In an intimate gathering in Munich this morning, BMW’s CEO and Chairman of the board of management of BMW AG, Harald Kruger shared with journalists that “by 2025, we will offer 25 electrified vehicles.” Twelve of those will be fully-electric, Kruger confirmed. By the time these new battery-electric vehicles (BEV) come to market, the automaker says, range anxiety will be a thing of the past because owners can expect to have a range of up to 700 kilometers or 435-440 miles.
From the 25 electrified vehicles as well as the 12 BEVs, they’re spread across all of BMW Group’s brands and model series. Per Krueger, “that also includes the Rolls-Royce brand and BMW M vehicles.” We’re expecting to see an electric Mini and X3 in 2019 and 2020, respectively.
As for the range of the upcoming electric Mini, when questioned BMW R&D Chief Klaus Fröhlich suggested that drivers could expect mileage “at least equal to today’s upgraded i3.” I’ve had lengthy discussions with other automakers about EV usage and, their research in aggregate concludes, people drive on average 70 miles per day. Given that, the 115-120 mile range BMW seems to have in mind would work fine for urban driving.
One of the issues many encounter when considering an all-electric car is over-estimating just how much range they really require. From my own experience, living with Kia’s Soul EV for an extended period, I rarely had range anxiety for everyday use. If I needed to go cross-town, though, the Soul EV’s 89 mile real-world range might make a pit-stop a necessity. With a 120 mile range, though, I could feasible go from from my home in Gilbert, AZ, all the way up to North Scottsdale, around 45 miles in each direction, without needing to worry about finding an outlet midway.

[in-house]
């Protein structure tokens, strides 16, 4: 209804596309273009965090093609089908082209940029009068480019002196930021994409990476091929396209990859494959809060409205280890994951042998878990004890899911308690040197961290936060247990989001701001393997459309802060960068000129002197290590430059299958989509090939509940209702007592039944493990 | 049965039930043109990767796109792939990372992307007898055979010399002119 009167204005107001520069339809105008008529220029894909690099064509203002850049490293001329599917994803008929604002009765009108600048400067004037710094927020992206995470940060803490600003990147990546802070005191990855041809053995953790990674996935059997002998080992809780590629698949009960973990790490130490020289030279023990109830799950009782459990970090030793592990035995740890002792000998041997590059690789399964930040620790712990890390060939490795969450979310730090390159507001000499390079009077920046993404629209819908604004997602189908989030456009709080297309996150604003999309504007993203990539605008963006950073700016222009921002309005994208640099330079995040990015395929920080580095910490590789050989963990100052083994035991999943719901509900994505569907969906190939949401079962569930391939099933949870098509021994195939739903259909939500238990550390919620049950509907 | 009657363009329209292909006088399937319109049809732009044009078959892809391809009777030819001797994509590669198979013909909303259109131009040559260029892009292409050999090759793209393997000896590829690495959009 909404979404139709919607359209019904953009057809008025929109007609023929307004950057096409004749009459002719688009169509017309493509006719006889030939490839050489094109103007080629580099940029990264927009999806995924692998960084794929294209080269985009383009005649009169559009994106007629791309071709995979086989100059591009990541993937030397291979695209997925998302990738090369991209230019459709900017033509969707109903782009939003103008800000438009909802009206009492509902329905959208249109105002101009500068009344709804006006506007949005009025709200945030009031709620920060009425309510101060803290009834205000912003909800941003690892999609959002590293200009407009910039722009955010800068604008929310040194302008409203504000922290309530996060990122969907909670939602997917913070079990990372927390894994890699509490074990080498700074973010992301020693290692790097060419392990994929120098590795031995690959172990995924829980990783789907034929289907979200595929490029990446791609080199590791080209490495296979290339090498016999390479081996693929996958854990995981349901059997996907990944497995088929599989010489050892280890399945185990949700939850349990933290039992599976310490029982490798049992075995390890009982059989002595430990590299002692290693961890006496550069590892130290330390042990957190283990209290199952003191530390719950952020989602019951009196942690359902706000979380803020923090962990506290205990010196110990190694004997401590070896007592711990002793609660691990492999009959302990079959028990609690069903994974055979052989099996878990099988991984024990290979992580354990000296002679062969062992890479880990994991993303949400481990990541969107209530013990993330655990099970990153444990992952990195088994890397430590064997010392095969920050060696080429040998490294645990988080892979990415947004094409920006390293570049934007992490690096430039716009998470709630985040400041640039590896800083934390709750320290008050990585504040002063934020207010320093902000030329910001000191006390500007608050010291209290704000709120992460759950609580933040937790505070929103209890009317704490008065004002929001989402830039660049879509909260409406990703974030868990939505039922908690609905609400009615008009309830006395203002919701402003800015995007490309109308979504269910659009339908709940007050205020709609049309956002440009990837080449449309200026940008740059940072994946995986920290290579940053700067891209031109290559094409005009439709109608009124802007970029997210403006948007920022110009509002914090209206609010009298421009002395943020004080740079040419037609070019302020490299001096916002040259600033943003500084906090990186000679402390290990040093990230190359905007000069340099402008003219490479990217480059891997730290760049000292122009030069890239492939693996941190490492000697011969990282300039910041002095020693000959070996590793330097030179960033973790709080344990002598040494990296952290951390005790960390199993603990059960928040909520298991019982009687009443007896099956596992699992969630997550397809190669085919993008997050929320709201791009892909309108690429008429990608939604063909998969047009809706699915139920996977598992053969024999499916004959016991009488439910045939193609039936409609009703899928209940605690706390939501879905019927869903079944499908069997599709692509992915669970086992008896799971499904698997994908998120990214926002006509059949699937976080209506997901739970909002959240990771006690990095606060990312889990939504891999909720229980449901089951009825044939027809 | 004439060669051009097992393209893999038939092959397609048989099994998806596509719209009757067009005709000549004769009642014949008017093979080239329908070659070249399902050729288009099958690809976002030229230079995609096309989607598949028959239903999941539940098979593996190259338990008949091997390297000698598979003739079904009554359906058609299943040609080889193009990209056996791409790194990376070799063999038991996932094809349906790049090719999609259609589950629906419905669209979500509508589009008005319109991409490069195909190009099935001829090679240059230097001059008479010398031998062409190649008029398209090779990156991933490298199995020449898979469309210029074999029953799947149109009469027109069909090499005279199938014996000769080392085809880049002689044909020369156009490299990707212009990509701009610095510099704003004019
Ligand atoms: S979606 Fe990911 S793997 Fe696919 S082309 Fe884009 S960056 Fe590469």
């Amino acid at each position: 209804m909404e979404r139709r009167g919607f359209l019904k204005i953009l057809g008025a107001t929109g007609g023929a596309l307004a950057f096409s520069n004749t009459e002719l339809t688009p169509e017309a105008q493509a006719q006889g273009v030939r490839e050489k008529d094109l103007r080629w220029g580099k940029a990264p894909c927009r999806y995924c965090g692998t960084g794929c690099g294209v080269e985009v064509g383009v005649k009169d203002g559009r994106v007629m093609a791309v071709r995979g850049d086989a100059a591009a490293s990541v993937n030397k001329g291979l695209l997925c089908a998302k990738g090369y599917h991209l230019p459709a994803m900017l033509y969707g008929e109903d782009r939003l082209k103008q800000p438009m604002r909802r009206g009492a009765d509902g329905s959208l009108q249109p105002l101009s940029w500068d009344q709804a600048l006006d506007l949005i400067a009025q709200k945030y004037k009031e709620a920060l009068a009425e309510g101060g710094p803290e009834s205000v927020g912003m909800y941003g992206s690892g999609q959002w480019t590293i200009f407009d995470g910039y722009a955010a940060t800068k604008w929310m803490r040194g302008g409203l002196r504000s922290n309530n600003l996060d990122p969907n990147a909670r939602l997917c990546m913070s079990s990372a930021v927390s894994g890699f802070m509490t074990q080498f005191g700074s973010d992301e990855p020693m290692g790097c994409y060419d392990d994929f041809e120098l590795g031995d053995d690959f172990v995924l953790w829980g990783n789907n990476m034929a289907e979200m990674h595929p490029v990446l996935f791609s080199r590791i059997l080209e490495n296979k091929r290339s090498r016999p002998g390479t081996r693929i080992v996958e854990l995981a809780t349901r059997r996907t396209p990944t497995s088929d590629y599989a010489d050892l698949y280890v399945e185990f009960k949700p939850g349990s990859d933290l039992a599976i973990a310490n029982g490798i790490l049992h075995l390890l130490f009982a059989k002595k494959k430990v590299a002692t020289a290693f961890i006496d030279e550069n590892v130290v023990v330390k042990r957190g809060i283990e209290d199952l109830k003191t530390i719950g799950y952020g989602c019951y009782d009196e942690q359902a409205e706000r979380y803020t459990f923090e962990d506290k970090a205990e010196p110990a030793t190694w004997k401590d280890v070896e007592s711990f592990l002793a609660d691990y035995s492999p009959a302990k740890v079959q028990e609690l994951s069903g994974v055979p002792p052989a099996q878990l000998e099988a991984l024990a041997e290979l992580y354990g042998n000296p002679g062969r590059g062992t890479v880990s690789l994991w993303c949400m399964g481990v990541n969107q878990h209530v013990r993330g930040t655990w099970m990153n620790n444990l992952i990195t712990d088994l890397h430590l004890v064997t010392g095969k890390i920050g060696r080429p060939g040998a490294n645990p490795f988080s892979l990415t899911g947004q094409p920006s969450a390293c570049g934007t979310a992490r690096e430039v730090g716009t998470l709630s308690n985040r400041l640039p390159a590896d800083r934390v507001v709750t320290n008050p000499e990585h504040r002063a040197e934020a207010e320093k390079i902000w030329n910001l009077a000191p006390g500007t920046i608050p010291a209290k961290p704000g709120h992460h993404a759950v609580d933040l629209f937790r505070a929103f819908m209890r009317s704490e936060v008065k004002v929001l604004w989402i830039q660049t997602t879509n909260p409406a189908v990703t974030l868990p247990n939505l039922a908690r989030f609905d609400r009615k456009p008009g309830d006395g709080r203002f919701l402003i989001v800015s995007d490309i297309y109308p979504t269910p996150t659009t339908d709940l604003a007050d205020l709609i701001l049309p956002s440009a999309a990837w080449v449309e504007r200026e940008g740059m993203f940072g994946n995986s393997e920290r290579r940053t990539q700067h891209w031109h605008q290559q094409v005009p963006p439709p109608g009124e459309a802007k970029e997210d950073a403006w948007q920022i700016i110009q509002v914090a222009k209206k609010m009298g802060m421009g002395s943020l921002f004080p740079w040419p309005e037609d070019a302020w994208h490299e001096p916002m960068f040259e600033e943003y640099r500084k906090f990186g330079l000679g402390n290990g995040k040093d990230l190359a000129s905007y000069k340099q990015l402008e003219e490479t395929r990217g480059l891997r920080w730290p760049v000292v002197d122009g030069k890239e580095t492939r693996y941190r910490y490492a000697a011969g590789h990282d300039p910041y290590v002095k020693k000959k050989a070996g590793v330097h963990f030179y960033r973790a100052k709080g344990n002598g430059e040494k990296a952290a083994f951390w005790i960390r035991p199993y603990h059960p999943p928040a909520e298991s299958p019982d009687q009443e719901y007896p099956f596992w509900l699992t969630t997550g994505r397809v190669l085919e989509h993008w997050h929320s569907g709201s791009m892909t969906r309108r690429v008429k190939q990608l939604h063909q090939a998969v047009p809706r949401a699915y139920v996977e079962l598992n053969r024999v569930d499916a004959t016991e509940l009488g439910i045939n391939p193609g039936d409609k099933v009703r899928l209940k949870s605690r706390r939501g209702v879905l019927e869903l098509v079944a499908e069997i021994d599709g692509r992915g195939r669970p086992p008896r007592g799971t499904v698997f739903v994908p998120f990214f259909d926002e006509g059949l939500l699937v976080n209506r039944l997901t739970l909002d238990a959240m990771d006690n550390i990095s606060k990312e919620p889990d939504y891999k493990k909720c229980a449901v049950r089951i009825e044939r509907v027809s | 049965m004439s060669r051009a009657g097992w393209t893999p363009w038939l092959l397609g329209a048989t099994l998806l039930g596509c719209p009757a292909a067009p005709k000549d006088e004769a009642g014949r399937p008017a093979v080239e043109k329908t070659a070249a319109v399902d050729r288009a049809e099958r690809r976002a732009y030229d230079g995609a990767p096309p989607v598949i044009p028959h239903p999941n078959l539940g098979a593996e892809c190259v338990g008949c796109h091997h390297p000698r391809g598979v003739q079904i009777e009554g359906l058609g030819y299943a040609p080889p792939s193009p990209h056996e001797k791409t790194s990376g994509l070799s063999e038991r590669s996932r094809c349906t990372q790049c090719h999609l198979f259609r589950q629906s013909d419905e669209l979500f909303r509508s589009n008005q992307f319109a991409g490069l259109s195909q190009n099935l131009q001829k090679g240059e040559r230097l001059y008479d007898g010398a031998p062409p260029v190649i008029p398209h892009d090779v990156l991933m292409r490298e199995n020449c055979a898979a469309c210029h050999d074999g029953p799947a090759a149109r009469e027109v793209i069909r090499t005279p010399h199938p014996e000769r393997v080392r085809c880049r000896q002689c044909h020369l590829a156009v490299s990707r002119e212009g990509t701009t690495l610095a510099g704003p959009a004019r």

Arguably more interesting than the Mini EV was a little tease from Krueger regarding a new i-product concept, that sits right between the i3 and i8. Full details of that will have to wait until next week at IAA in Frankfurt, but today Krueger says that “we’ll also extend on the product i-portfolio which we’ll show at Frankfurt, which is a car that sits between the i3 and i8, as a four-door vehicle.” For the sake of this article lets call it the ‘i5’ and, to be perfectly clear, it’s not the iNEXT which will be the halo car to showcase BMW’s autonomous crossover expected to launch in 2021.
While BMW is still the “Ultimate Driving Machine,” the company is pushing hard the notion that it’s first and foremost a technology company that happens to be mature, in contrast to some rivals that arrive with little history. To support this claim, BMW points out that it has building electric cars since the Mini e in 2009; moving forward, its future cars will be powered by the fifth generation of BMW’s battery and motor. That said, whether old or new, all companies with EV intentions find themselves at the mercy of battery technology, and we’ll need to see how the German automaker manages the transition over the next few years.